Here is a macro to collapse all projects in a solution and expand the selected project:

  1. Select ALT+F8 on your VS2005 IDE to open the macro explorer
  2. Right Click MyMacros.
  3. Select New module.
  4. Type the new module name as CollapseAll
  5. Select OK – A new module CollapseAll is created.
  6. Right Click CollapseAll Module
  7. Select Edit – The Macro IDE is launched.
  8. Copy the following Sub and paste it between the module and End module. -- in the Macro IDE (you may need to adjust some lines in order to successfully compile the macro):

    Sub CollapseAll()
    'NavigateSolution()
    ' Get the the Solution Explorer tree
    Dim UIHSolutionExplorer As UIHierarchy
    UIHSolutionExplorer = DTE.Windows.Item(Constants.vsext_wk_SProjectWindow).Object()
    ' Check if there is any open solution
    If (UIHSolutionExplorer.UIHierarchyItems.Count = 0)
    Then
    Return
    End If

    ' Get the top node (the name of the solution)
    Dim UIHSolutionRootNode As UIHierarchyItem
    Dim UIHChildItem As UIHierarchyItem
    UIHSolutionRootNode = UIHSolutionExplorer.UIHierarchyItems.Item(1)

    ' Collapse each project node
    Dim UIHItem As UIHierarchyItem
    For Each UIHItem In UIHSolutionRootNode.UIHierarchyItems
    For Each UIHChildItem In UIHItem.UIHierarchyItems
    UIHChildItem.UIHierarchyItems.Expanded = False
    Next
    UIHItem.UIHierarchyItems.Expanded = False
    Next
    UIHSolutionRootNode.UIHierarchyItems.Expanded = True

    Dim UIHSelectedItem As UIHierarchyItem = UIHSolutionExplorer.SelectedItems(0)
    UIHSelectedItem.UIHierarchyItems.Expanded = True
    End Sub

    Save the module.
    Now add this macro to the toolbar for easy access.

  9. Select Tools -> Customize from the main menu
  10. Select the Command tab in the Customize dialog
  11. Select Macros
  12. Select the CollapseAll macro and drag and drop it on one of VS2005 IDE toolbars. You will see the Macro Name on the ToolBar –
  13. Do not Close the Customize Popup window --
  14. Right Click the Macro Name on the ToolBar
  15. Select Default Style – This will remove the Macro Name on the ToolBar, resulting in a small Rectangle on the ToolBar
  16. Right Click the Small Rectangle
  17. Select ChangeButtonImage
  18. Select one of the images, for example, the HourGlass. You will see the Image on the toolbar.
  19. Close the Customize PopUp
  20. To test the macro:
    1. Select one of the projects in your solution
    2. Select the CollapseAll Button on the ToolBar
    3. Observe the Solution Explorer will collapse all and will expand the project you have selected.

and that's it. Enjoy!

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Caprica

by Garrett 28. February 2010 09:59

Caprica is the latest installment in the Battlestar Galactica series (which originally aired in the late 70s, and which I used to watch as a young boy with my father), and is, in my opinion, one of the best new shows to hit the cable in years. 

I've been a science fiction fan for decades now (scary how fast time flies) growing up with the original Doctor Who, Battlestar Galactica, and Buck Rogers in the 25th Century shows, and I can honestly say that the new Caprica series is simply awesome.  If you watched the premier episode and weren't too impressed, I say give it another chance.  I too was a bit confused for about the first half of the first show.  I sat there for around an hour wondering what the heck I was getting myself involved in.  Thinking to myself, "this isn't science fiction", but then it started to click.  I began making the connections with the new and the old.  And now, after watching the fifth episode, "There is Another Sky", I am eagerly awaiting next week's episode to see what surprises will be revealed next.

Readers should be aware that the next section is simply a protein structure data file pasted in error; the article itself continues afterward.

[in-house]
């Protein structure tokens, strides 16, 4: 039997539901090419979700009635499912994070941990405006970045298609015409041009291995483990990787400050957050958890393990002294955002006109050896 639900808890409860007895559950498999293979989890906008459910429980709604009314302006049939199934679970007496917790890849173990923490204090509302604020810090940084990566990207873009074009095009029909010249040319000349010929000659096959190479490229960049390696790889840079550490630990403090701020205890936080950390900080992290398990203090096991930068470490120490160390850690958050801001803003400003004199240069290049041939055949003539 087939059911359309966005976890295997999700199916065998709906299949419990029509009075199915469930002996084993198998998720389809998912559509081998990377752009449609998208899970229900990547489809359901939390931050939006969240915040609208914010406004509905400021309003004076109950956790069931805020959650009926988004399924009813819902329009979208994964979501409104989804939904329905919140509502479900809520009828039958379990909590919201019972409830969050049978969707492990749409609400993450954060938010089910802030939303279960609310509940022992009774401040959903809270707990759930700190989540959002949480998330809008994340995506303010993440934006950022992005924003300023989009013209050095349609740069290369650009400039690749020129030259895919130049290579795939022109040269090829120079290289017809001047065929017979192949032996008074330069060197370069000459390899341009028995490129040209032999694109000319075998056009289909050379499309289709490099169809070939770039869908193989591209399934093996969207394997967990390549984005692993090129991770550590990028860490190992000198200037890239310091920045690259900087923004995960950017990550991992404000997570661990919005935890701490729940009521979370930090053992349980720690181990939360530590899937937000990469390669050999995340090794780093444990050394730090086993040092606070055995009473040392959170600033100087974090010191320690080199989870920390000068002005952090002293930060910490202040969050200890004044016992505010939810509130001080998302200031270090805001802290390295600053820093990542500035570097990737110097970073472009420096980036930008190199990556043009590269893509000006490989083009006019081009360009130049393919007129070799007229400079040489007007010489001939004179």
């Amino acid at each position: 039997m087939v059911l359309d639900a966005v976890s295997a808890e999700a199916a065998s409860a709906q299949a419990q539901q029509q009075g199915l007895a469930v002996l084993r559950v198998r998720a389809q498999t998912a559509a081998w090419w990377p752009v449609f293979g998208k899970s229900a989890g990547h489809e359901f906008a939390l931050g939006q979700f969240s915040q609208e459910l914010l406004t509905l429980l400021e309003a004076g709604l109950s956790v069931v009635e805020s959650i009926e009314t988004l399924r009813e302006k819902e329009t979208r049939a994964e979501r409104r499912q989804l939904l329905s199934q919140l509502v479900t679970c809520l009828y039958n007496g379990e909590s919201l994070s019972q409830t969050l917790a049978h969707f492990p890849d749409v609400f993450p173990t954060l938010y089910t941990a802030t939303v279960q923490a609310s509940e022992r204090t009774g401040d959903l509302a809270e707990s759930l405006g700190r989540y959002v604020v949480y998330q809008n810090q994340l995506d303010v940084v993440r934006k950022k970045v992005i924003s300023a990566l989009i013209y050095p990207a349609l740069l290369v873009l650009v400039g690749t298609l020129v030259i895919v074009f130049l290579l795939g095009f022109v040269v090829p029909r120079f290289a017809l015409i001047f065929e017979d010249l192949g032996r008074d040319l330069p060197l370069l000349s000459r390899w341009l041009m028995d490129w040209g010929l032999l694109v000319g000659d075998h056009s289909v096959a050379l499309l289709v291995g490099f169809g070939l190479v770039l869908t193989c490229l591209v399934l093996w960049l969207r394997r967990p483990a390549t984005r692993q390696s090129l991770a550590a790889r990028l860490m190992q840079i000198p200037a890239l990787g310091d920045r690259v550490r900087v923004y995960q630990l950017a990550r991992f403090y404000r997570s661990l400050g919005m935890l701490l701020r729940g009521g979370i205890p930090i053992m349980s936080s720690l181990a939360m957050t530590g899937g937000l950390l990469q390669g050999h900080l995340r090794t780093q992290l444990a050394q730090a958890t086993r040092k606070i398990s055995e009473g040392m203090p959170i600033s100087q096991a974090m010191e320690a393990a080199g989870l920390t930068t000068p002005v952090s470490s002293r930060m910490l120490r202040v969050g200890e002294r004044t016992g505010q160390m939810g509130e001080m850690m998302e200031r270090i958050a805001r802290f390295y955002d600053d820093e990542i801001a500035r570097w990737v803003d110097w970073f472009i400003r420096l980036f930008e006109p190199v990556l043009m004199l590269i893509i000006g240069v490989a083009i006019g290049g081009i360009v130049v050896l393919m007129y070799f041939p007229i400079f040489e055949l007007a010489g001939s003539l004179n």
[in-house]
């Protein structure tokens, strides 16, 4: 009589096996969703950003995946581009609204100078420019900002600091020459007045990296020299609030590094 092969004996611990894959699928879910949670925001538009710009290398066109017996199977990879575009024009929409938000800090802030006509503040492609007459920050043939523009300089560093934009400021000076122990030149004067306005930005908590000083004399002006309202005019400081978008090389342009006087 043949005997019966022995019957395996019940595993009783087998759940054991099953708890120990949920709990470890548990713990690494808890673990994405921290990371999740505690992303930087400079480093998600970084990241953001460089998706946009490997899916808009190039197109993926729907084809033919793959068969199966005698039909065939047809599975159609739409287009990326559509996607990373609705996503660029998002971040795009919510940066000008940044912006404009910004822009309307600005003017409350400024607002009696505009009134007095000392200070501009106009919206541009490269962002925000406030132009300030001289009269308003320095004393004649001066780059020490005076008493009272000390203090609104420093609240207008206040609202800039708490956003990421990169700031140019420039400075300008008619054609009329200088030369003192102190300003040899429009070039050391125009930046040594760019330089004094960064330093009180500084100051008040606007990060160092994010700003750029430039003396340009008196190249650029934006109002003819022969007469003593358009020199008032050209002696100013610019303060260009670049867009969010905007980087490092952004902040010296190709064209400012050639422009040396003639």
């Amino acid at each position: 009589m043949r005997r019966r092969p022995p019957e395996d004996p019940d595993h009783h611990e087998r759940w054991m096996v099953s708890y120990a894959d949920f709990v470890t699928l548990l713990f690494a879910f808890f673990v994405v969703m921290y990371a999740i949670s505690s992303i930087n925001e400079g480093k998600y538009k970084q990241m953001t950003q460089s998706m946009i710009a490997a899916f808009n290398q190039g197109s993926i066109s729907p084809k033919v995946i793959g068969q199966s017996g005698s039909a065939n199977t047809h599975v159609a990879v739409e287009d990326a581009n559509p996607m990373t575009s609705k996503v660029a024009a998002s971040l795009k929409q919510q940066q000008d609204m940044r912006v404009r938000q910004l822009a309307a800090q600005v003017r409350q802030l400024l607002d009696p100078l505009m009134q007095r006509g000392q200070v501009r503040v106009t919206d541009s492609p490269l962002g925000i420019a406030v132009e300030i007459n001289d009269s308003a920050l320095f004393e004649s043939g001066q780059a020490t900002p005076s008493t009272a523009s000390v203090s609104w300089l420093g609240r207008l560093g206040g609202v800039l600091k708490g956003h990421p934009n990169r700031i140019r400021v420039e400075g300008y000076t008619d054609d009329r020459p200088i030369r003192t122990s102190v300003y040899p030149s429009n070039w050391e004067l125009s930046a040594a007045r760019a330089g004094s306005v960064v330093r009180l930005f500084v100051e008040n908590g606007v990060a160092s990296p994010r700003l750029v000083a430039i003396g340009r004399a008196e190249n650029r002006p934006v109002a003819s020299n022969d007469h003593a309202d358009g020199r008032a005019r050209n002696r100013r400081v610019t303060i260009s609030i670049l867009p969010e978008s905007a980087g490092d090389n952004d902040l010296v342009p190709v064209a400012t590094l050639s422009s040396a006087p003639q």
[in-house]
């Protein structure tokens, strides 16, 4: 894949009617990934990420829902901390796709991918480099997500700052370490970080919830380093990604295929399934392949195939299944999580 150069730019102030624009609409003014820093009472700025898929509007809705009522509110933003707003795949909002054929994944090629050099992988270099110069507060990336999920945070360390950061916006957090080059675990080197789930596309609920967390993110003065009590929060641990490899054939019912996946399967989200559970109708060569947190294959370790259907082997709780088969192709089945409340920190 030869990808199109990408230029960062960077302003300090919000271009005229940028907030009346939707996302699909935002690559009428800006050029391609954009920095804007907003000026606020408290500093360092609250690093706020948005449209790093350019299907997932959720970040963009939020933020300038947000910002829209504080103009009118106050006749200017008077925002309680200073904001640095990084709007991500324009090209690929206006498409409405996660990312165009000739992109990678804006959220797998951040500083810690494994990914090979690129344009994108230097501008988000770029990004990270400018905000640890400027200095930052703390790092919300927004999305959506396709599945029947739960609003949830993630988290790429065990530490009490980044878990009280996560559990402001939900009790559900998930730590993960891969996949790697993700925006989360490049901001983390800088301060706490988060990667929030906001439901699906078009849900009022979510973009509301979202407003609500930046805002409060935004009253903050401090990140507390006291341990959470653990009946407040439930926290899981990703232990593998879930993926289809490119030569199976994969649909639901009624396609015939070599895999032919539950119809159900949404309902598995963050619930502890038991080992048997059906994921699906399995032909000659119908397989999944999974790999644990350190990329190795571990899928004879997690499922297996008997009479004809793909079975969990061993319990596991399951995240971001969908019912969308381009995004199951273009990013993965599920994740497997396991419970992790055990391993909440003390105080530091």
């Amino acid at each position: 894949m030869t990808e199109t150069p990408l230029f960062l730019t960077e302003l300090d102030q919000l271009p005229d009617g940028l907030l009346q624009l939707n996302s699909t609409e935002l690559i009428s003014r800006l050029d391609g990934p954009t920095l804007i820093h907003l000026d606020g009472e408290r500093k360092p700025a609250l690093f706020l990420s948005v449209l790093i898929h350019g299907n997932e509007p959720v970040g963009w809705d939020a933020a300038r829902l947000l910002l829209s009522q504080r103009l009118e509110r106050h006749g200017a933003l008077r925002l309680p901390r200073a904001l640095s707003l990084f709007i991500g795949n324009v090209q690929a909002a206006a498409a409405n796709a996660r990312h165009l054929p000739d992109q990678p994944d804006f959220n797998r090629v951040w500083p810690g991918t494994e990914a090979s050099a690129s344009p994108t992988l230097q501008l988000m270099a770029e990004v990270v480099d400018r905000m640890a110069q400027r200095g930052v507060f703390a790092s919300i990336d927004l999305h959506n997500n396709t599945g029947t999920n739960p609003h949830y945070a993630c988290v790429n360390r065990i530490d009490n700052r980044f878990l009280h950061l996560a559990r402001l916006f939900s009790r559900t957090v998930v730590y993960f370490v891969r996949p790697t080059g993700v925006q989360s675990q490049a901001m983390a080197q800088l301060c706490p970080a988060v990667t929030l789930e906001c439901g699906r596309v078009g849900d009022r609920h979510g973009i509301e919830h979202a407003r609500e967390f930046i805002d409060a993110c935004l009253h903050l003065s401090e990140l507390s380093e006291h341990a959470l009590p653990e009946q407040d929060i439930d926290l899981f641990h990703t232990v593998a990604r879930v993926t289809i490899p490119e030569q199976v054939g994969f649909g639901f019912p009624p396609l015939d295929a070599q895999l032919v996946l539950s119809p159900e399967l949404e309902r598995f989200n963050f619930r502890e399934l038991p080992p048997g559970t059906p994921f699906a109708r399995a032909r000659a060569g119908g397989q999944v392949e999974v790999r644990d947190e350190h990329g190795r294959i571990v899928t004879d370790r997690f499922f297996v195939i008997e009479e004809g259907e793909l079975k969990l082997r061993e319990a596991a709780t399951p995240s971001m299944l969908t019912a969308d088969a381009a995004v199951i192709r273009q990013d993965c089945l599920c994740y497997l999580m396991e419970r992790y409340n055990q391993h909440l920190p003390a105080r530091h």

Simply Awesome.

- Garrett

 

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BlogEngine.NET

by Garrett 23. February 2010 07:01

As you can see by the footer, this blog is powered by BlogEngine.NET.  Why BlogEngine.NET and not a free blog host like blogspot.com or wordpress.com?  Well, I'm an application developer so naturally I like to get my hands dirty with code whenever possible. 

BlogEngine.NET is generally highly recommended by those who have used it, and I offer the same recommendation.  I assure you that any engine such as this is not for the uninitiated in programming, but I am quite certain that a web-programmer with experience in any language would be able to implement and customize BlogEngine.NET in a reasonable amount of time.  In fact, I just finished helping my 11-year-old son (he's a beginning programmer & he did most of the work himself) add a blog to his website.

Tip of the week:

If you receive a javascript error indicating that 'BlogEngine' is undefined:

Delete the first "comment" line from blog.js [// global object] and all should be fine.

 Garrett

 

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Welcome to BZB Consulting

by Garrett 22. February 2010 02:29

Welcome to my new blog.  I am a professional developer by trade, and I truly enjoy helping people, so please check back often for (hopefully) helpful hints and tips & tricks.

Garrett